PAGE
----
first_imgCHONBURI, Thailand – Jamie Donaldson of Wales enjoyed a sizzling opening round of 9-under-par 63 to take a three-stroke lead over three players including 2013 winner Sergio Garcia in the Thailand Championship on Thursday. Donaldson, who hasn’t won in 16 months, birdied his first four holes and the last two at Amata Spring Country Club, and said, “I couldn’t really do things wrong. “I never really missed any fairways. The good par save on nine was the key to keep the momentum going after pushing the tee shot a little bit. I got up and down there from about 20 feet.” Garcia, who lifted his 23rd career title in Vietnam last weekend, and locals Chinnarat Phadungsilp and Chanat Sakulpolphaisan were at 6 under. Garcia was on par after his second bogey on the 10th hole, then reeled off six birdies over the last eight holes. “It was a wonderful back nine,” he said. Chinnarat spoiled his round with a double bogey on the 15th hole, while Chanat bogeyed the 16th. Martin Kaymer, who lost to Lee Westwood by one shot 12 months ago, shot a bogey-free 68 to lie five behind Donaldson, while Westwood began with a 1-under 71, as did Bubba Waston, who won the World Challenge in the Bahamas last weekend. Nathan Holman, who won his home Australian PGA title last week, carded a par 72.last_img read more

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One Time With Tiger: Don Pooley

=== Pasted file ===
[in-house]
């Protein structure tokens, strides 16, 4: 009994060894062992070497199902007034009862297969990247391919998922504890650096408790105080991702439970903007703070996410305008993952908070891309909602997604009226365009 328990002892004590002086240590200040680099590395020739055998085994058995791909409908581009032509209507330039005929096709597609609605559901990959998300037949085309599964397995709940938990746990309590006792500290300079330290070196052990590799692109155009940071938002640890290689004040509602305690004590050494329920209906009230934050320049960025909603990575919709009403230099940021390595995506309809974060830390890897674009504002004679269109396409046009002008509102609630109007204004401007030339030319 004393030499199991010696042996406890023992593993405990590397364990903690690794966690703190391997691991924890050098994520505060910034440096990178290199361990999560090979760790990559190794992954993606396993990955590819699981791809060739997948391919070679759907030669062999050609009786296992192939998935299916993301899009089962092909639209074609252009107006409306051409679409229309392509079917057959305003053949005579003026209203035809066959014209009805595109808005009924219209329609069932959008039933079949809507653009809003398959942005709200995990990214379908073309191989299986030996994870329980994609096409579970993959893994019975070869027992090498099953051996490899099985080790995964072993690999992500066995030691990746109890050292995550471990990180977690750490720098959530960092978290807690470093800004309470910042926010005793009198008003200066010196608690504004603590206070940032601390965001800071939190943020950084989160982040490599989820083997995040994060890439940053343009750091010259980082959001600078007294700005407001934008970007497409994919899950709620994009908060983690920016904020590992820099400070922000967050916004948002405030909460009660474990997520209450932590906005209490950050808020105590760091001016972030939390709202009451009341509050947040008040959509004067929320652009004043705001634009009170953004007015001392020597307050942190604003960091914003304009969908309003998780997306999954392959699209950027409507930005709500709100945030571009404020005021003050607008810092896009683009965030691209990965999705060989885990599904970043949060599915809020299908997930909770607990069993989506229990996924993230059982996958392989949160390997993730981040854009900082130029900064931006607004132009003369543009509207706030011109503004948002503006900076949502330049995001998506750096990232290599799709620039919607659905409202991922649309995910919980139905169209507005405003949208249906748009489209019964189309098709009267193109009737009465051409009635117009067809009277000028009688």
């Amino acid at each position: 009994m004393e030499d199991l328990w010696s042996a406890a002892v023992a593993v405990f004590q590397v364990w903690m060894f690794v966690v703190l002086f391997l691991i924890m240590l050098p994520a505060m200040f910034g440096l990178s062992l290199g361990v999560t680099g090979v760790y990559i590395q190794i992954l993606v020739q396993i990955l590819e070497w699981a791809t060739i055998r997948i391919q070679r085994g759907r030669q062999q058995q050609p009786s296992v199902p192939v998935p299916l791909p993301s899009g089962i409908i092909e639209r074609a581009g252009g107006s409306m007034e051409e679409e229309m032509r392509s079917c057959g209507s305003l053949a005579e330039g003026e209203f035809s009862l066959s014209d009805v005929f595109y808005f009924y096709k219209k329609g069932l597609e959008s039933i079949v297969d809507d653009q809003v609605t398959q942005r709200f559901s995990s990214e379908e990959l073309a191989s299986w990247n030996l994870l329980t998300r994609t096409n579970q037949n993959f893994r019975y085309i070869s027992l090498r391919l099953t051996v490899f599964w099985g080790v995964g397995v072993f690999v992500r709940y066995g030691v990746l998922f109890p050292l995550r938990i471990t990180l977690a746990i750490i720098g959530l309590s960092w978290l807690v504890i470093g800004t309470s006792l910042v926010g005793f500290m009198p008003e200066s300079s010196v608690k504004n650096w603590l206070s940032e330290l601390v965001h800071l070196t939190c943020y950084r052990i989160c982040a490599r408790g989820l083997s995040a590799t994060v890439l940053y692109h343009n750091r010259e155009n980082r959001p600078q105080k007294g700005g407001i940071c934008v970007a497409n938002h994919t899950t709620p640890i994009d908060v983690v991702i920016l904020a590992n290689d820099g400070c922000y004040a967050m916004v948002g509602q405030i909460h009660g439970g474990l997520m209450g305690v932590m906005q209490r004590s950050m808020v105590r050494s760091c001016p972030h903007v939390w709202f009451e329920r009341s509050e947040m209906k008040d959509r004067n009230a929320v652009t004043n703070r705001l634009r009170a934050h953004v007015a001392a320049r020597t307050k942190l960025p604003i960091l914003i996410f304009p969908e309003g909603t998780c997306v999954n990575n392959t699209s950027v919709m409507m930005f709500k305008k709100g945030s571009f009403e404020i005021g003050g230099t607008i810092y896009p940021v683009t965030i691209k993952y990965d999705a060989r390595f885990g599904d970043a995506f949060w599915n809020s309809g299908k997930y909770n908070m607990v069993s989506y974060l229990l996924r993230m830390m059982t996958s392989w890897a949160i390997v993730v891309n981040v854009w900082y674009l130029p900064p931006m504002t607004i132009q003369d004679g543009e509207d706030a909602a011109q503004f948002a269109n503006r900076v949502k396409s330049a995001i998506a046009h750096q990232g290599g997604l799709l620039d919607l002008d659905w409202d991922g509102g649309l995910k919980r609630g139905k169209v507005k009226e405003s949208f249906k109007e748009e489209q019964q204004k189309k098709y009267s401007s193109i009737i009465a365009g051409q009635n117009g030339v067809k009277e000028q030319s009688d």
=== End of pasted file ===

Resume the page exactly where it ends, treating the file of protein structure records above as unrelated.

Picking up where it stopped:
first_imgDon Pooley played across a terrific generational bridge in his more than 20 full seasons on the PGA Tour. He played with Jack Nicklaus, Arnold Palmer and Sam Snead. But when people learn he played the PGA Tour, Pooley gets mostly one question: “Did you ever play with Tiger Woods?” Yes, Pooley tells them, he sure did. “And it was a lot of fun,” Pooley said. Pooley and Woods were paired in the final round of the Buick Classic at Westchester Country Club in 1997, just two months after Woods broke through to win his historic first Masters. Way back in the pack, neither had a chance to win, and yet Pooley remembers the buzz of an enormous gallery packed around the first tee. One Time with Tiger Keith Fergus Lee Rinker Omar Uresti Larry Rinker Grant Waite Bradley Hughes Nick Dougherty Arron Oberholser Brendan Steele Brendon de Jonge Robert Garrigus Zac Blair Scott Brown “There were like 10,000 people around the first hole, which was a par 3,” Pooley said. “That was unusual. I didn’t normally play in front of that many people unless I was in contention.” Pooley remembers feeling something else unusual that day, too. Pooley was 45 at the time, winner of the B.C. Open in 1980 and the Memorial in ’87, and yet he felt unusually motivated to win this matchup, this one round against Tiger, even with no trophy or big prize at stake. “I really wanted to beat him,” Pooley said. “He was the phenom, the 21-year-old who just won the Masters.” Pooley fell behind early, with Woods smashing drives 60 yards past him. “I had never seen anyone on Tour hit it that far,” Pooley said. “I had seen long-drive contests, where people hit it that far, but I had never seen anyone hit it that far and still have that kind of control.” Pooley remembers Woods being five shots up on him through 10 holes. “Then I birdied some holes, and he bogeyed a couple, and we came to the 18th tee all tied,” Pooley said. “It was a par 5, and we both hit drivers. I get down to my ball, and I hit a driver off the fairway, just short of the green. Then we walk another 60 yards to his ball, and he hits a 6-iron to the back edge of the green. I chipped up and tapped in for birdie, and he three-putted for par.” Pooley shot 71, Woods shot 72. “Tiger won’t have any recollection of that day, but it was fun for me to play with him, and it was fun to beat him at the end,” Pooley said. “I think I finished ahead of him in the tournament, but I’m not sure (he did, T-38 to T-43). It was all about that one day. I didn’t care about anything else.” When Pooley is asked to speak to service clubs today, he typically opens with his one time playing with Tiger. He tries to tell the story with some good-natured humor. “People don’t know this, but Tiger is 0-1 against me in head-to-head competition,” Pooley cracks. “It’s nice to have a story like that to tell.”last_img read more